Oh, well. I went in and plugged it back into the well, because why not? I don’t know if that water is finding its way back to the aquifer, but it can’t be as bad as just pumping it out onto the ground.

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Walter Williams brings the wisdom on gun control

Guns and Past Vs. Present Americans:
Inconvenient facts about the history of gun violence and gun control.

The logic of the argument for those calling for stricter gun control laws, in the wake of recent school shootings, is that something has happened to guns. Guns have behaved more poorly and become evil. Guns themselves are the problem. The job for those of us who are 65 or older is to relay the fact that guns were more available and less controlled in years past, when there was far less mayhem. Something else is the problem.

Guns haven’t changed. People have changed.

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LB stamp of approval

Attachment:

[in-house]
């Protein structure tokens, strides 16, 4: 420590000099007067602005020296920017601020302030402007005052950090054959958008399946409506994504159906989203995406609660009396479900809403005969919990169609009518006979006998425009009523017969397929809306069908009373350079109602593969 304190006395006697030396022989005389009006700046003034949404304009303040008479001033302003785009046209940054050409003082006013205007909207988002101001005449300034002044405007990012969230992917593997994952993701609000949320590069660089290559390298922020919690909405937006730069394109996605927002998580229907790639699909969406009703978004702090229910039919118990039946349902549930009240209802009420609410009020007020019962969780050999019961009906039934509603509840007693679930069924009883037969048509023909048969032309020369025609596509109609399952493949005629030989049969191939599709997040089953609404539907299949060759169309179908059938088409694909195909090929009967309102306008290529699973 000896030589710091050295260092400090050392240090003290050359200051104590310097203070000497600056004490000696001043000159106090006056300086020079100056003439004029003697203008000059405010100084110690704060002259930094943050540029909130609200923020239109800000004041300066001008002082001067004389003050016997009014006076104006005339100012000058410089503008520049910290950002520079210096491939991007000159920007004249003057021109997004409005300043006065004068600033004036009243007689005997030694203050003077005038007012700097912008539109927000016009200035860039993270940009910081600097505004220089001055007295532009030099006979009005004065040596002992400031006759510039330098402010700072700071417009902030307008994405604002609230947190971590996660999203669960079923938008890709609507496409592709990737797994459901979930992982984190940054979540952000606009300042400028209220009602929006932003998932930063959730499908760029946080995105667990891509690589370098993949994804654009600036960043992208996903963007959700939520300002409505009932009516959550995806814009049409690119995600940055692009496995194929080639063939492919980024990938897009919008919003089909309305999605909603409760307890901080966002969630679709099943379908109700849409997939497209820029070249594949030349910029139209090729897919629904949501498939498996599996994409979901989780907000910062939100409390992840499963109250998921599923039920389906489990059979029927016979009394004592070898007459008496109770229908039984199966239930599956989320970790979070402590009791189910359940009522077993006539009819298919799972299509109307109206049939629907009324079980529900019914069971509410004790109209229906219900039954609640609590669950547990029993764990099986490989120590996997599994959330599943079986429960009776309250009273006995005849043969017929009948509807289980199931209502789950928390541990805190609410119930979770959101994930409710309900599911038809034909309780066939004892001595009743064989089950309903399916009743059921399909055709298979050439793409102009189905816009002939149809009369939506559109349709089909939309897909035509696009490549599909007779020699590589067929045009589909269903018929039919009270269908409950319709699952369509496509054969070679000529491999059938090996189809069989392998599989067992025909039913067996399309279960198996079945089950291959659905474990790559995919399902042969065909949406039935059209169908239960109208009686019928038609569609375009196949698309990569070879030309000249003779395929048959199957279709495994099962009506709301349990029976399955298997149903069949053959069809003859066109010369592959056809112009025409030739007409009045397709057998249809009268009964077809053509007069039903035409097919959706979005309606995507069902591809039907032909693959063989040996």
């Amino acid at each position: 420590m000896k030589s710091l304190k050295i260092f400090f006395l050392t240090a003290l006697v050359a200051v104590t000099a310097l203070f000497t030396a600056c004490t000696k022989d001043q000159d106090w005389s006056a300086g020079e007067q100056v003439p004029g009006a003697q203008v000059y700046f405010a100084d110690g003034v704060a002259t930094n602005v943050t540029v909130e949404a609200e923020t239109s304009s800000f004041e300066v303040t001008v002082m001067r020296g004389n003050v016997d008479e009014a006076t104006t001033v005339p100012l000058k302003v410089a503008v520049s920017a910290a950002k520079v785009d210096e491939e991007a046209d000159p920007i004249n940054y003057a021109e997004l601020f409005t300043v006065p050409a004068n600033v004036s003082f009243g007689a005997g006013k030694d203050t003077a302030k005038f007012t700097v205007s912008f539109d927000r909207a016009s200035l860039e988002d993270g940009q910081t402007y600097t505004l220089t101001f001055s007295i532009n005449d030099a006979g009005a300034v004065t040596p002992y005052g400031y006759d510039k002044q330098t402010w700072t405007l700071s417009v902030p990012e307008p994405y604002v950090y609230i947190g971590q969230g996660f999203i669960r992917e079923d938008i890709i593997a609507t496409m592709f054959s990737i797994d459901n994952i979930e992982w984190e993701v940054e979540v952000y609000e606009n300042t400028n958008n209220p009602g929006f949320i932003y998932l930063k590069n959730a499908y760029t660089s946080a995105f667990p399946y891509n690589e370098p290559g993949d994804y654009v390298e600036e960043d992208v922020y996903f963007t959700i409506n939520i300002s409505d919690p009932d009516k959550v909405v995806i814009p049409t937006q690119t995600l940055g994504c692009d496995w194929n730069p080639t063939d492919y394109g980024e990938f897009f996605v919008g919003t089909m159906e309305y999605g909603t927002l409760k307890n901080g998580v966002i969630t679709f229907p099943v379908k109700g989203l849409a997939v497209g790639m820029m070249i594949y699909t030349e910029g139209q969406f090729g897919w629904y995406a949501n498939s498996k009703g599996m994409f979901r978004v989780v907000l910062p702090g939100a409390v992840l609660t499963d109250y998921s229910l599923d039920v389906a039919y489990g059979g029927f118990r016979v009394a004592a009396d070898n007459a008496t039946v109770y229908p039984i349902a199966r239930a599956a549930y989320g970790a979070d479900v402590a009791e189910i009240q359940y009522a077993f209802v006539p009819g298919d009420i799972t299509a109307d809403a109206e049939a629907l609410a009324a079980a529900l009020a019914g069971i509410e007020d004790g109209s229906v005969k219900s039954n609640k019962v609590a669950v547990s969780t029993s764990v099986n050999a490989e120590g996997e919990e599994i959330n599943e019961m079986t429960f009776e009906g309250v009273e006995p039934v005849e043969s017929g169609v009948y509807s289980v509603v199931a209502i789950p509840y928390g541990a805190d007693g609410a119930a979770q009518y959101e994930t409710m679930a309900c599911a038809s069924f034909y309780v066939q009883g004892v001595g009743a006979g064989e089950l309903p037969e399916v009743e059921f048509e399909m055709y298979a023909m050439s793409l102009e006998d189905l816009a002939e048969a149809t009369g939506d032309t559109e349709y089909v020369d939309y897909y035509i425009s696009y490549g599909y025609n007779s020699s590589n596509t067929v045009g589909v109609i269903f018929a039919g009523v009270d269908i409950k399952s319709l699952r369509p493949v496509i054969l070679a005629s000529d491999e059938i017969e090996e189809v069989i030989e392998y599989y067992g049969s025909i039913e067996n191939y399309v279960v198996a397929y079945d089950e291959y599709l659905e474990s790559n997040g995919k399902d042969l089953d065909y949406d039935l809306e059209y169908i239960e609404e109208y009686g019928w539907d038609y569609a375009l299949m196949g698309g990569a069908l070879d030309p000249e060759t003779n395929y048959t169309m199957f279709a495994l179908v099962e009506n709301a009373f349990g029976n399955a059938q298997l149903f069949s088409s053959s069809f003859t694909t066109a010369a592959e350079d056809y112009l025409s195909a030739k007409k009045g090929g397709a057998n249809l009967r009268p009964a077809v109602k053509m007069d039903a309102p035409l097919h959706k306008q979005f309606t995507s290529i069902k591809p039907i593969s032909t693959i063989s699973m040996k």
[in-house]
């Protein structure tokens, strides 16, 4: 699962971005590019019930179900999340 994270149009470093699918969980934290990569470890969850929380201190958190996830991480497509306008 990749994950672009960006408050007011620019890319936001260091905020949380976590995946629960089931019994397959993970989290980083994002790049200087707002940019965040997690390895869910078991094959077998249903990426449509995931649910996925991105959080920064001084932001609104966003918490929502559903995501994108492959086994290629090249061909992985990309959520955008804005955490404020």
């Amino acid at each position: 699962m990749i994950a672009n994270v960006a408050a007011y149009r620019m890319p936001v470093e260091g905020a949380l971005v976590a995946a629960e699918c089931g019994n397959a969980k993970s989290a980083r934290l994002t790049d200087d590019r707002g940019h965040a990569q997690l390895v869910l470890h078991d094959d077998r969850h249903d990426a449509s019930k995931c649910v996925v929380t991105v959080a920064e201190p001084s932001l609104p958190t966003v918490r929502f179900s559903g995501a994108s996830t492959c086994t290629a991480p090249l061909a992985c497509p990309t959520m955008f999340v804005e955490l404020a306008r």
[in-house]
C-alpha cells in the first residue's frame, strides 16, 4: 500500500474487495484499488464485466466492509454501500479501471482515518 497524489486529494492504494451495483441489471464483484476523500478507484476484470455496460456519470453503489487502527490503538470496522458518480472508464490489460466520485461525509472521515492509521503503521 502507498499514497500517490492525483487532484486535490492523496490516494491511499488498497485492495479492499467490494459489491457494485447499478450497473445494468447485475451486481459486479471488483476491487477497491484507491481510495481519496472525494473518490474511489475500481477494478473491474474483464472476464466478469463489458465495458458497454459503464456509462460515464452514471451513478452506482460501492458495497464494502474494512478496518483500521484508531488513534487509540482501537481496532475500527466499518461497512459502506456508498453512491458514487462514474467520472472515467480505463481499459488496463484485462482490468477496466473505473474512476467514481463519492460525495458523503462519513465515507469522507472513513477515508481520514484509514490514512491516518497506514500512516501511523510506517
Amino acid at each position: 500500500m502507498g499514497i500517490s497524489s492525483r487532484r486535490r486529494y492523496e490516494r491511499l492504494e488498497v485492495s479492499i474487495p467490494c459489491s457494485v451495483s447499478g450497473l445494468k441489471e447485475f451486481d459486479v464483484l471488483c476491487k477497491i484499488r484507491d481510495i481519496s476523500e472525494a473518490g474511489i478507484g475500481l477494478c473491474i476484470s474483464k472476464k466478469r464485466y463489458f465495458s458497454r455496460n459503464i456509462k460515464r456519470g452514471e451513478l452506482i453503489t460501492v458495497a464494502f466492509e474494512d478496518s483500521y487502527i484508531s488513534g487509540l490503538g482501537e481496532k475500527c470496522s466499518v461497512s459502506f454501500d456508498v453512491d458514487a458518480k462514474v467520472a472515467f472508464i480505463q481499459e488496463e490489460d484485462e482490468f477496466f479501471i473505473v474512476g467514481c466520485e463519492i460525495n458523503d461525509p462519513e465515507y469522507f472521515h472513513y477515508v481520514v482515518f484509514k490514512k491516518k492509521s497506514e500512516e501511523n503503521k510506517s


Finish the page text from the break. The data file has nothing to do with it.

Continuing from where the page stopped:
For obvious reasons, LB has problems with the heat. But he’s also unhappy being outdoors by himself – he stopped wanting to go outside the very day Ghost moved away – and so for the past couple of years his idea of a good day is napping indoors.

Summer late afternoons and evenings it’s much cooler outdoors than in, though frankly most summers I don’t care to sit outdoors either because of all the flying bugs. But it’s so dry the bugs aren’t a problem and the new porch is high enough to be in the breeze, so I’ve spent the last three evenings till after dark reading on the porch. Yesterday I invited LB to join me.

He was dubious at first. He has gotten to that age where he likes what he’s used to, and he wasn’t at all sure he approved of this new-fangled contraption. At one point I went inside to get something and he immediately got up and wanted indoors.

But I came back out and sat back down, and he lightened up and enjoyed his evening.